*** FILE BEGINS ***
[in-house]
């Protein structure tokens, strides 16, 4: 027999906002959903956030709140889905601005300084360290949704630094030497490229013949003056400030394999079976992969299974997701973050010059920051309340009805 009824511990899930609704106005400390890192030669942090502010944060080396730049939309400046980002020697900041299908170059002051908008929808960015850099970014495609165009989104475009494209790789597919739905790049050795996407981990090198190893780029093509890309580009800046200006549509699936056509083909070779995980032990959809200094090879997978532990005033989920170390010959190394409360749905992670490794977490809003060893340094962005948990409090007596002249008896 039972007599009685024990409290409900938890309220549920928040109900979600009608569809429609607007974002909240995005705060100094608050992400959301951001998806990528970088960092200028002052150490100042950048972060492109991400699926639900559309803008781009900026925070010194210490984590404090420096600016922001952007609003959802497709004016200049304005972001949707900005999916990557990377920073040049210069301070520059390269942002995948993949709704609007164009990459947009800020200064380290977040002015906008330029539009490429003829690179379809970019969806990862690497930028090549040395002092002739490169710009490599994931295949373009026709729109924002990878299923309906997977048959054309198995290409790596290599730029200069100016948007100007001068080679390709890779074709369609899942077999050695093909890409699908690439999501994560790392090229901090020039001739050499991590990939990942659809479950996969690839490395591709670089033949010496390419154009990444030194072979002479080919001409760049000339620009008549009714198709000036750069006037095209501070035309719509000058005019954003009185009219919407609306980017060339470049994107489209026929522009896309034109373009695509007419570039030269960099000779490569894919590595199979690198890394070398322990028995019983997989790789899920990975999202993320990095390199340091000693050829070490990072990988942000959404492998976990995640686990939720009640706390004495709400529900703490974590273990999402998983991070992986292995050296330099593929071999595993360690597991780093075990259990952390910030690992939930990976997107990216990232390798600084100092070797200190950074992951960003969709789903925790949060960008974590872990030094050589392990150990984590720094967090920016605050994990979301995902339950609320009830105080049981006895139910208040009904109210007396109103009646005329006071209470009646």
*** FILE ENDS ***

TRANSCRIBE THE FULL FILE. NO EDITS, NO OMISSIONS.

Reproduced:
[in-house]
């Protein structure tokens, strides 16, 4: 027999906002959903956030709140889905601005300084360290949704630094030497490229013949003056400030394999079976992969299974997701973050010059920051309340009805 009824511990899930609704106005400390890192030669942090502010944060080396730049939309400046980002020697900041299908170059002051908008929808960015850099970014495609165009989104475009494209790789597919739905790049050795996407981990090198190893780029093509890309580009800046200006549509699936056509083909070779995980032990959809200094090879997978532990005033989920170390010959190394409360749905992670490794977490809003060893340094962005948990409090007596002249008896 039972007599009685024990409290409900938890309220549920928040109900979600009608569809429609607007974002909240995005705060100094608050992400959301951001998806990528970088960092200028002052150490100042950048972060492109991400699926639900559309803008781009900026925070010194210490984590404090420096600016922001952007609003959802497709004016200049304005972001949707900005999916990557990377920073040049210069301070520059390269942002995948993949709704609007164009990459947009800020200064380290977040002015906008330029539009490429003829690179379809970019969806990862690497930028090549040395002092002739490169710009490599994931295949373009026709729109924002990878299923309906997977048959054309198995290409790596290599730029200069100016948007100007001068080679390709890779074709369609899942077999050695093909890409699908690439999501994560790392090229901090020039001739050499991590990939990942659809479950996969690839490395591709670089033949010496390419154009990444030194072979002479080919001409760049000339620009008549009714198709000036750069006037095209501070035309719509000058005019954003009185009219919407609306980017060339470049994107489209026929522009896309034109373009695509007419570039030269960099000779490569894919590595199979690198890394070398322990028995019983997989790789899920990975999202993320990095390199340091000693050829070490990072990988942000959404492998976990995640686990939720009640706390004495709400529900703490974590273990999402998983991070992986292995050296330099593929071999595993360690597991780093075990259990952390910030690992939930990976997107990216990232390798600084100092070797200190950074992951960003969709789903925790949060960008974590872990030094050589392990150990984590720094967090920016605050994990979301995902339950609320009830105080049981006895139910208040009904109210007396109103009646005329006071209470009646």